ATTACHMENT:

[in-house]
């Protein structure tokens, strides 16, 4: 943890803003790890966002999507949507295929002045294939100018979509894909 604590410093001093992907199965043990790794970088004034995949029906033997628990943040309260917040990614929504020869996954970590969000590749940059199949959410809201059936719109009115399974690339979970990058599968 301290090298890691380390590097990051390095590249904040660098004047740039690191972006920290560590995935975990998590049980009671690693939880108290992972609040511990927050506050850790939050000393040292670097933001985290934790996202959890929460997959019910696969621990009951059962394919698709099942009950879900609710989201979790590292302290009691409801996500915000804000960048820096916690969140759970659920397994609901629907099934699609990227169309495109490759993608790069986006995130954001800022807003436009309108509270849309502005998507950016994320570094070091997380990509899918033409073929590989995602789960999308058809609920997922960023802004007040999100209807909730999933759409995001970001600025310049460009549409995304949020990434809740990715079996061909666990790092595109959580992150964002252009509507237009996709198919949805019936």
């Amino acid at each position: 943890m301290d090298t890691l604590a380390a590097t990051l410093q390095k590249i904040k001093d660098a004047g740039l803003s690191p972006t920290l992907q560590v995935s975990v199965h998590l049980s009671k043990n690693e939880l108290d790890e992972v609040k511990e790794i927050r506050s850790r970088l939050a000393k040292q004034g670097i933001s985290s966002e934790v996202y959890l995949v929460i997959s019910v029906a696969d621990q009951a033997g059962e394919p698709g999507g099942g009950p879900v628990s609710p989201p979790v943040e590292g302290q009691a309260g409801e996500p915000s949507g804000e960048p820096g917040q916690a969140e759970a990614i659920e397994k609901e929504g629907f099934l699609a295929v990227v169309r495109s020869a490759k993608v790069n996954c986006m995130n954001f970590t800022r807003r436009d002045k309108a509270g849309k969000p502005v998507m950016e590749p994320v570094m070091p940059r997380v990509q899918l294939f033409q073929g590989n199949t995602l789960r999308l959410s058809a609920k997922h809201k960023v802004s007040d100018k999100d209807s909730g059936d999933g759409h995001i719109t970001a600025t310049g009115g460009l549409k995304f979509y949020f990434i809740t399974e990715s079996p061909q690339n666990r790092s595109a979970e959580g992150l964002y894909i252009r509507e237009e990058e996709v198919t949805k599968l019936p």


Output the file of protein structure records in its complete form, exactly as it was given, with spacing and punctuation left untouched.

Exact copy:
[in-house]
């Protein structure tokens, strides 16, 4: 943890803003790890966002999507949507295929002045294939100018979509894909 604590410093001093992907199965043990790794970088004034995949029906033997628990943040309260917040990614929504020869996954970590969000590749940059199949959410809201059936719109009115399974690339979970990058599968 301290090298890691380390590097990051390095590249904040660098004047740039690191972006920290560590995935975990998590049980009671690693939880108290992972609040511990927050506050850790939050000393040292670097933001985290934790996202959890929460997959019910696969621990009951059962394919698709099942009950879900609710989201979790590292302290009691409801996500915000804000960048820096916690969140759970659920397994609901629907099934699609990227169309495109490759993608790069986006995130954001800022807003436009309108509270849309502005998507950016994320570094070091997380990509899918033409073929590989995602789960999308058809609920997922960023802004007040999100209807909730999933759409995001970001600025310049460009549409995304949020990434809740990715079996061909666990790092595109959580992150964002252009509507237009996709198919949805019936």
């Amino acid at each position: 943890m301290d090298t890691l604590a380390a590097t990051l410093q390095k590249i904040k001093d660098a004047g740039l803003s690191p972006t920290l992907q560590v995935s975990v199965h998590l049980s009671k043990n690693e939880l108290d790890e992972v609040k511990e790794i927050r506050s850790r970088l939050a000393k040292q004034g670097i933001s985290s966002e934790v996202y959890l995949v929460i997959s019910v029906a696969d621990q009951a033997g059962e394919p698709g999507g099942g009950p879900v628990s609710p989201p979790v943040e590292g302290q009691a309260g409801e996500p915000s949507g804000e960048p820096g917040q916690a969140e759970a990614i659920e397994k609901e929504g629907f099934l699609a295929v990227v169309r495109s020869a490759k993608v790069n996954c986006m995130n954001f970590t800022r807003r436009d002045k309108a509270g849309k969000p502005v998507m950016e590749p994320v570094m070091p940059r997380v990509q899918l294939f033409q073929g590989n199949t995602l789960r999308l959410s058809a609920k997922h809201k960023v802004s007040d100018k999100d209807s909730g059936d999933g759409h995001i719109t970001a600025t310049g009115g460009l549409k995304f979509y949020f990434i809740t399974e990715s079996p061909q690339n666990r790092s595109a979970e959580g992150l964002y894909i252009r509507e237009e990058e996709v198919t949805k599968l019936p």